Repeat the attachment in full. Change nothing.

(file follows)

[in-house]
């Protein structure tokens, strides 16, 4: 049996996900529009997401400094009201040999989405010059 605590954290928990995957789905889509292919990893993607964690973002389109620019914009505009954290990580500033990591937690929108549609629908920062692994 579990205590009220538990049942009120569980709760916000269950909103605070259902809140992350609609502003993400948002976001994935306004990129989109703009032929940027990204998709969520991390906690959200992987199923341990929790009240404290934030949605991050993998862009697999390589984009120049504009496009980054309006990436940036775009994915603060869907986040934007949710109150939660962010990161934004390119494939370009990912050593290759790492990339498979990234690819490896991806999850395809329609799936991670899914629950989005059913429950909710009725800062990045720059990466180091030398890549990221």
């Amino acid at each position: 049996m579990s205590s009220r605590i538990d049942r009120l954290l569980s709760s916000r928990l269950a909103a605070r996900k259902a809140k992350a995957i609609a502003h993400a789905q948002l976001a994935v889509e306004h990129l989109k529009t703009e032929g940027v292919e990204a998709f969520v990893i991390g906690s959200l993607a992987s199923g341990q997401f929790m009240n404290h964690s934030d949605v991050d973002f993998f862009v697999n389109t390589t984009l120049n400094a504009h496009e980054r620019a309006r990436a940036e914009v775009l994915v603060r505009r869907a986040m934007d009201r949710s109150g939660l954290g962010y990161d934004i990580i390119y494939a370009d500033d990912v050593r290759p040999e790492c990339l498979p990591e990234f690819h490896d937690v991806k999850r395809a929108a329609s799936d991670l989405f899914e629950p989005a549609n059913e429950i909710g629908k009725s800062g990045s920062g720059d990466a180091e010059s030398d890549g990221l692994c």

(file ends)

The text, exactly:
[in-house]
């Protein structure tokens, strides 16, 4: 049996996900529009997401400094009201040999989405010059 605590954290928990995957789905889509292919990893993607964690973002389109620019914009505009954290990580500033990591937690929108549609629908920062692994 579990205590009220538990049942009120569980709760916000269950909103605070259902809140992350609609502003993400948002976001994935306004990129989109703009032929940027990204998709969520991390906690959200992987199923341990929790009240404290934030949605991050993998862009697999390589984009120049504009496009980054309006990436940036775009994915603060869907986040934007949710109150939660962010990161934004390119494939370009990912050593290759790492990339498979990234690819490896991806999850395809329609799936991670899914629950989005059913429950909710009725800062990045720059990466180091030398890549990221």
């Amino acid at each position: 049996m579990s205590s009220r605590i538990d049942r009120l954290l569980s709760s916000r928990l269950a909103a605070r996900k259902a809140k992350a995957i609609a502003h993400a789905q948002l976001a994935v889509e306004h990129l989109k529009t703009e032929g940027v292919e990204a998709f969520v990893i991390g906690s959200l993607a992987s199923g341990q997401f929790m009240n404290h964690s934030d949605v991050d973002f993998f862009v697999n389109t390589t984009l120049n400094a504009h496009e980054r620019a309006r990436a940036e914009v775009l994915v603060r505009r869907a986040m934007d009201r949710s109150g939660l954290g962010y990161d934004i990580i390119y494939a370009d500033d990912v050593r290759p040999e790492c990339l498979p990591e990234f690819h490896d937690v991806k999850r395809a929108a329609s799936d991670l989405f899914e629950p989005a549609n059913e429950i909710g629908k009725s800062g990045s920062g720059d990466a180091e010059s030398d890549g990221l692994c």